Brown's Chemistry Revision Notes
Smart Materials and Materials Science
What are smart materials? Why are they so useful?
Applications - what are they
ALPHABETICAL LIST of
materials, effects etc. mentioned on these pages: Smart
Materials Science INDEX * CARBON FIBRES * CHROMOGENIC
MATERIALS * ELECTROCHROMIC MATERIALS
* GORETEX * HALOCHROMIC
MATERIALS * HIGH PERFORMANCE
POLYMERS * KEVLAR * LYCRA *
MEMORY ALLOYS * MAGNETOSTRICTIVE
MATERIALS * NITINOL *
pH SENSITIVE POLYMERS *
PHOTOCHROMIC MATERIALS *
PHOTOMECHANICAL MATERIALS * PIEZO ELECTRIC EFFECT-MATERIALS *
MATERIALS * SHAPE MEMORY ALLOYS *
SHAPE MEMORY POLYMERS * SPANDEX
* TEMPERATURE-RESPONSIVE POLYMERS
* THERMOCHROMIC MATERIALS *
See also nanochemistry keyword index:
boron nitride *
Buckminsterfullerenes-bucky balls *
carbon nanotubes * fat nanoparticles
* fluorographene *
graphene * health and
* liposomes *
nanoscale * nanoscience *
* nanotechnology *
problems in nanomaterial use *
silver nanoparticles *
safety issues * sunscreens-sunblockers *
INTRODUCTION TO SMART MATERIALS
When something changes about a
smart material, it changes too!
Smart materials are materials
that have a property that can be significantly changed in a controlled way
by external stimuli.
The external stimulus causing
the change in the materials properties maybe stress e.g. bending or
compression, change in light intensity, a temperature change, coming into
contact with moisture, pH of a contact solution, electric potential
difference (p.d./voltage, electric charge effect), or a strong magnetic field.
This means smart materials change in response to changing
conditions in their surroundings or by the application of other direct
The induced change in the
property of the smart material might be in its electrical behaviour e.g.
its electrical resistance, its mechanical-structural properties e.g. flexibility or strength, optical e.g.
change in light transmittance, magnetic behaviour etc....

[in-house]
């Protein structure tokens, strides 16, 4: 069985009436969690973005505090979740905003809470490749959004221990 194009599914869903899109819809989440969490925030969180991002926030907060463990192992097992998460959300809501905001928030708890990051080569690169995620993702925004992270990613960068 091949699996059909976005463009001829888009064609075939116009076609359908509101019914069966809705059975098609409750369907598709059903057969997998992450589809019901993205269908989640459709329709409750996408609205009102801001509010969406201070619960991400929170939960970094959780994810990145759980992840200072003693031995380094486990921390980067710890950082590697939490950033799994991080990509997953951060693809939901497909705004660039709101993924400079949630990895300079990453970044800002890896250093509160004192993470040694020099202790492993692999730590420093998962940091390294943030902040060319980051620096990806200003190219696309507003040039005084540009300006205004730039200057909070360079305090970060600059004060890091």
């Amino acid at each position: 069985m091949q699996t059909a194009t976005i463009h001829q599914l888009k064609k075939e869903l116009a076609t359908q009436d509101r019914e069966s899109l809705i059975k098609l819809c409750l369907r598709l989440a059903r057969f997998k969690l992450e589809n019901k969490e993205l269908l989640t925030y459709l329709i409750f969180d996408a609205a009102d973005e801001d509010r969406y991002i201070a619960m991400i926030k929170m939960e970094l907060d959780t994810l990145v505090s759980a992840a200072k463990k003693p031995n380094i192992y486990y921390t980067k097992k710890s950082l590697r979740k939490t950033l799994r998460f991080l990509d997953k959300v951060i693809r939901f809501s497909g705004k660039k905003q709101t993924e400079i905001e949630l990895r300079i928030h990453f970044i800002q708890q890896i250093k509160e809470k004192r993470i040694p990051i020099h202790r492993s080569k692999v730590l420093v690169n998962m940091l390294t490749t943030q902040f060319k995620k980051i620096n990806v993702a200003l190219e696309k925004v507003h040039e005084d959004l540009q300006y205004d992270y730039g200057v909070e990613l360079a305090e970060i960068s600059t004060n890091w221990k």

In a 'nutshell' smart
materials can change their state, and therefore their properties, in response to an external stimulus.
There is now a huge variety
of smart materials with different special properties that make a
particular material well suited to a particular specific use.
Other materials described on
this page are not strictly speaking 'smart materials', but they have been
included under the more general heading 'materials science'.
Examples of Smart Materials and 'smart effects' and other examples of 'Materials
CHROMOGENIC MATERIALS - Thermochromic, Photochromic & Electrochromic Materials
SHAPE MEMORY ALLOYS e.g. Nitinol & Magnetic Shape Memory Alloys
SHAPE MEMORY POLYMERS, pH and temperature sensitive-responsive polymers,
PART 5 High
performance polymers like KEVLAR
GORETEX, THINSULATE and TEFLON-PTFE
PIEZOELECTRIC EFFECT (PIEZOELECTRIC MATERIALS) and PHOTOMECHANICAL MATERIALS
More on polymers
GCSE/IGCSE notes poly(ethene), poly(propene),
GCSE/IGCSE Notes on Nylon, Terylene
and A Level Notes on poly(propene)
AND SEE ALSO NANOMATERIALS including carbon nanotubes, carbon fibres, silver nanoparticles
More on chemistry applications:
Uses of 220+ chemical elements, compounds, mixtures &
revision notes on smart materials should prove useful for the
new AQA, Edexcel and OCR GCSE (9–1) chemistry science courses.